Georgetown Alma Mater
Perhaps, Bhalla was gunning for more psychological “control” at her job all along. According to her online bio, she is a graduate of Georgetown University’s Security Studies program of the School of Foreign Service, a haven for spooks and intelligence folk. One associate professor, Elizabeth Stanley, worked as a U.S. Army captain in military intelligence. According to the Georgetown web site, Stanley has experience in something called “mindfulness techniques” and created “mindfulness-based Mind Fitness Training (MMFT) to build warrior resilience and optimize individual and team performance.” As the founder of the “Mind Fitness Training Institute,” Stanley instructed soldiers as well as “organizations operating in high-stress operational environments” in psychological methods.
On its web site, Georgetown proudly hocks its spook books which stress unsavory methods such as “guile and theft” no less. According to the blurb for one book, Analyzing Intelligence, “Decision makers matching wits with an adversary want intelligence—good, relevant information to help them win. Intelligence can gain these advantages through directed research and analysis, agile collection, and the timely use of guile and theft. Counterintelligence is the art and practice of defeating these endeavors. Its purpose is the same as that of positive intelligence—to gain advantage—but it does so by exploiting, disrupting, denying, or manipulating the intelligence activities of others. The tools of counterintelligence include security systems, deception, and disguise: vaults, mirrors, and masks. In one indispensable volume, top practitioners and scholars in the field explain the importance of counterintelligence today and explore the causes of—and practical solutions for—U.S. counterintelligence weaknesses.”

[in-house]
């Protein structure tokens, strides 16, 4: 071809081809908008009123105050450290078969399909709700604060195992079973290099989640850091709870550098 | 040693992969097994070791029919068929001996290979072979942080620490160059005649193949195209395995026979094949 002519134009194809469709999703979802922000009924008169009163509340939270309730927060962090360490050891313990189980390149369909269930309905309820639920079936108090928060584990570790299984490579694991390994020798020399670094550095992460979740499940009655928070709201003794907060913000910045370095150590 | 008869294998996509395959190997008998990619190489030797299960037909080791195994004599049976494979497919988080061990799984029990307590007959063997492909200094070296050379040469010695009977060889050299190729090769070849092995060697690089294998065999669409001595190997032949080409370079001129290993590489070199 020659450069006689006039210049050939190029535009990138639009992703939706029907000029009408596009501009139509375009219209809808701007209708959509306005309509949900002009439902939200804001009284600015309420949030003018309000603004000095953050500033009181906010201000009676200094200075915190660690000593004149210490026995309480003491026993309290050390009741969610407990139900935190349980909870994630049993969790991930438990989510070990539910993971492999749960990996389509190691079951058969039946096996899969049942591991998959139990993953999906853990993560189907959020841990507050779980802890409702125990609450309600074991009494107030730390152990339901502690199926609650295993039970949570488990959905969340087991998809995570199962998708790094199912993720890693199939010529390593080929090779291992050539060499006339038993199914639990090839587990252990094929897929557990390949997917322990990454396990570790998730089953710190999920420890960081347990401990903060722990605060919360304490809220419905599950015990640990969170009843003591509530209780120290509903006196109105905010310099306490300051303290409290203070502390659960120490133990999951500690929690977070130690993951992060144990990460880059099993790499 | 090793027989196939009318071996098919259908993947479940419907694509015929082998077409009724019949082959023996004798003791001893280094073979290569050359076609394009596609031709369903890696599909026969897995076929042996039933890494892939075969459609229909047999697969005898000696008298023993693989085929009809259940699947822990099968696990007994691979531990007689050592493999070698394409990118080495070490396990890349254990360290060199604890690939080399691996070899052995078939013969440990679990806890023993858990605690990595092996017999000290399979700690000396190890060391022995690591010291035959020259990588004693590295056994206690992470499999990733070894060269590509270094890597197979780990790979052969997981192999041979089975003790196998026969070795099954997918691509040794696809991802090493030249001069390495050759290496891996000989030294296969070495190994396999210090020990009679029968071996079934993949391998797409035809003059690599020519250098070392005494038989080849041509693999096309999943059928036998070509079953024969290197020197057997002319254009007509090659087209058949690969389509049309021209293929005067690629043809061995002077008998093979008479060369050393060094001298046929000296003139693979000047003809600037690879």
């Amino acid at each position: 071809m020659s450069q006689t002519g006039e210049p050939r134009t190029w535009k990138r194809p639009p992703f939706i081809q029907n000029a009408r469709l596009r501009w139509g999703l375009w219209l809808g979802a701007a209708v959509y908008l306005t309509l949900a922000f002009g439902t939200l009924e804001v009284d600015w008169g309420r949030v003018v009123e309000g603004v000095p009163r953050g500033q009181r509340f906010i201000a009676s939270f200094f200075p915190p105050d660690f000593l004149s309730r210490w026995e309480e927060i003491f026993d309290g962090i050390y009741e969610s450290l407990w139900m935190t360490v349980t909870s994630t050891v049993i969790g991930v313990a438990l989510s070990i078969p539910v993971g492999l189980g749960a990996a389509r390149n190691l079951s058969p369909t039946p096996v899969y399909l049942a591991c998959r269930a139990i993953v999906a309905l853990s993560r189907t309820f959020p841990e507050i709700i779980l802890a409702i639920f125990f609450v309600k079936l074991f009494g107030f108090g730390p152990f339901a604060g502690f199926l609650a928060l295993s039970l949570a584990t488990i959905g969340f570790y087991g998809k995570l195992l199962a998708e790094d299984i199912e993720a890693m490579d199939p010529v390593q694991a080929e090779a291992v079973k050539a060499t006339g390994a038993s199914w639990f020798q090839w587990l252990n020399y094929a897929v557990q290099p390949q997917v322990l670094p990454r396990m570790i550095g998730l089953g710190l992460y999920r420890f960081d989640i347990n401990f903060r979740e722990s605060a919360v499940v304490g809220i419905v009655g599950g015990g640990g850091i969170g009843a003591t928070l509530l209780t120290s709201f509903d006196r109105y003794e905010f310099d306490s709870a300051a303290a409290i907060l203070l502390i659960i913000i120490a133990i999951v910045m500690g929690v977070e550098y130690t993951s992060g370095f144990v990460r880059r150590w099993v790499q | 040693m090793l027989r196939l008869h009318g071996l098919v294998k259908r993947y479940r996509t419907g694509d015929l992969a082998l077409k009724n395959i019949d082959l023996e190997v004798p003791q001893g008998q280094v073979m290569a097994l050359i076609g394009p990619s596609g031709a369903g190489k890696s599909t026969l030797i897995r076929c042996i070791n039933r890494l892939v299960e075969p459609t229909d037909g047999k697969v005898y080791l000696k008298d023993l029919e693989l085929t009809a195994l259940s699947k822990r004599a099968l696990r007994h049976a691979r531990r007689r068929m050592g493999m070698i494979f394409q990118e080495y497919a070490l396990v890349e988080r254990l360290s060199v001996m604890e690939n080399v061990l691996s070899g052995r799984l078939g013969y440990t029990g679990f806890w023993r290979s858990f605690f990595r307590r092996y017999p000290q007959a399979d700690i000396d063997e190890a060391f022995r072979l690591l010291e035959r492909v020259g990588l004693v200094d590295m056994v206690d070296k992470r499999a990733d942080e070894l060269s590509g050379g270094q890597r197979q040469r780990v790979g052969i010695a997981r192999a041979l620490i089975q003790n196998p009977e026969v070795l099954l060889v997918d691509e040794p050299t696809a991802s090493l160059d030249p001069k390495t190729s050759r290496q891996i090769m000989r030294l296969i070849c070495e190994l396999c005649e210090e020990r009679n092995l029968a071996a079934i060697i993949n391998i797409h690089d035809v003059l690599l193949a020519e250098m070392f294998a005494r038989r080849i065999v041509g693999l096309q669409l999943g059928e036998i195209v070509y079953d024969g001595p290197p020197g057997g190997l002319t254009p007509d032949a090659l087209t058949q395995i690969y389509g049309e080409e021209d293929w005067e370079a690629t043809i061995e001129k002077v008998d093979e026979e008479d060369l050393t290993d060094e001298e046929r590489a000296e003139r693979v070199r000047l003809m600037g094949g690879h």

The Georgetown program helps its students acquire employment at various entities specializing in destabilization and intelligence work in Latin America, including the CIA and FBI. In addition, students may gain employment at private corporations which have played a role in Venezuela such as SAIC or alternatively work for the public/private International Republican Institute linked to Senator John McCain [for more on both of these outfits see my first book]. In opting for Stratfor, however, Friedman analyst Bhalla seems to have done quite well for herself. In a few short years, the young woman became a sought after commentator on Latin America and Venezuela, being featured in and cited by diverse media outlets including CNN, National Public Radio, FOX News, The O'Reilly Factor and The New York Times no less.
From Cable Gate to Global Intelligence Gate
Though surely bizarre, Friedman’s talk about psychological control over sources shouldn’t come as any great surprise. Whether it is individuals acting from within the U.S. government or outside, such techniques have been widely embraced. Indeed, if anything the Stratfor cables echo many of the revelations stemming from earlier WikiLeaks disclosures. To be sure, U.S. diplomats are not instructed to sleep with their sources, but many of them display the very same curious interest in domination and control.